Mass Appeal’s Guide to the Tribeca Film Festival 2013
With the Tribeca Film Festival popping off this weekend, the Mass Appeal team selected our Top 10 films with think you won't want to miss.
Tinsel Town may be the film capital, but for the next week the Big Apple becomes the epicenter of the movie world. Every year the Tribeca Film Festival heralds some of the best independent films, that you might not otherwise have a chance to see. This year’s selections range from following the world-renowned street artist JR to tailing the internet celebrity cat Lil Bub. The Mass Appeal team sifted through the plethora of films being screened over the next week to bring you our Top 10 selects that we know you won’t want to miss.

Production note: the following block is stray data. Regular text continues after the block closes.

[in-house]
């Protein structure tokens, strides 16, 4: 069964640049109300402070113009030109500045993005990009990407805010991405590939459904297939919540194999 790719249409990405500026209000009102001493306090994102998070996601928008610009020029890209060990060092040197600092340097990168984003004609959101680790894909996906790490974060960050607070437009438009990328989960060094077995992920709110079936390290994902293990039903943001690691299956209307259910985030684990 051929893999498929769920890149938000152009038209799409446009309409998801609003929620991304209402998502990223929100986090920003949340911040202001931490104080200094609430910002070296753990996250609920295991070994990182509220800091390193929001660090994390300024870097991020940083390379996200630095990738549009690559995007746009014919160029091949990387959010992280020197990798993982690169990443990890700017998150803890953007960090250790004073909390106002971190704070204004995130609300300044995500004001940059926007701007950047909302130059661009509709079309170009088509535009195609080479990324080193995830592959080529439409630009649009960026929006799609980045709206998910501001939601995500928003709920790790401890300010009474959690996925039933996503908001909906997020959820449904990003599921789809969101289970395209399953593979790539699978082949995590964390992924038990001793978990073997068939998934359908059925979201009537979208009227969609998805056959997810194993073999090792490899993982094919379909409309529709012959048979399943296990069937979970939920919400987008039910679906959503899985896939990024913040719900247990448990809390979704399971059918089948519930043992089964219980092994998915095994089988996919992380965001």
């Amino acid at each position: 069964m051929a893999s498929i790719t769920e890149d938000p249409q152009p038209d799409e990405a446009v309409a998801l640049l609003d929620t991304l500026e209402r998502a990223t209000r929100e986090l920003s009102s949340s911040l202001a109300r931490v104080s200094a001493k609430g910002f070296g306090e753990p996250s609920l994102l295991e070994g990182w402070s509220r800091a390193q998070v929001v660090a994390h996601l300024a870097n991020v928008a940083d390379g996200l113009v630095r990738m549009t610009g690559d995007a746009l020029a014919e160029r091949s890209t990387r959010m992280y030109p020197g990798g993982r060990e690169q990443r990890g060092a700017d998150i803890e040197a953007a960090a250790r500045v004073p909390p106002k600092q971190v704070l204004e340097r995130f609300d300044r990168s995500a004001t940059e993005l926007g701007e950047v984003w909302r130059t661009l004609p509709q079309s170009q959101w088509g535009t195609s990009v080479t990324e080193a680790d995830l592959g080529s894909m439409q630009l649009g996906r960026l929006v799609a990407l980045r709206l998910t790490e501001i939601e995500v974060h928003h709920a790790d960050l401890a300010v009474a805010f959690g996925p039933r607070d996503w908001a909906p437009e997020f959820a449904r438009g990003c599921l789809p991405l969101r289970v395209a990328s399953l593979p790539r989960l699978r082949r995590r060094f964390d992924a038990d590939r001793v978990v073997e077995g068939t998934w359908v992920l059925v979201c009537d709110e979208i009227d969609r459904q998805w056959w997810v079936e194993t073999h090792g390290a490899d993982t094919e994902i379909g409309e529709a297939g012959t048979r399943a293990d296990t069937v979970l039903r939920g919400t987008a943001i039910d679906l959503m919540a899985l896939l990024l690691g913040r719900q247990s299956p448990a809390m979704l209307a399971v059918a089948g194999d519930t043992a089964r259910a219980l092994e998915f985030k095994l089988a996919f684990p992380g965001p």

Flex Is Kings
Reem is the savvy promoter, Flizzo the undefeated local legend, Jay Donn the innovator with the talent to carry him far away from home, if he can learn to work with the outsiders who want to take him there. What unites them: a competitive dance form of dramatic contortions, simulated violence, seamlessly flowing footsteps and the occasional humorous touch. Welcome to the world of Flex.
Filmmakers Deidre Schoo and Michael Beach Nichols travel to the edge of both Brooklyn and street performance for this portrait of a rapidly growing local dance style. Their ringside view of Flex’s head-to-head battles is only the beginning. Majestic choreographed set pieces by Flex’s boldest artists are set against the evolving futures of Flizzo, Jay Donn and the form itself, showing how these artists define new identities through dance while confronting trouble at home and in their neighborhoods. Flex Is Kings is a sparkling testament to the freeing power of art and a powerful visual celebration of the beauty born when raw energy is directed toward the creative process.
—Arthur Ryel-Lindsey (For Tribeca Film Festival)
Inside Out: The People’s Art Project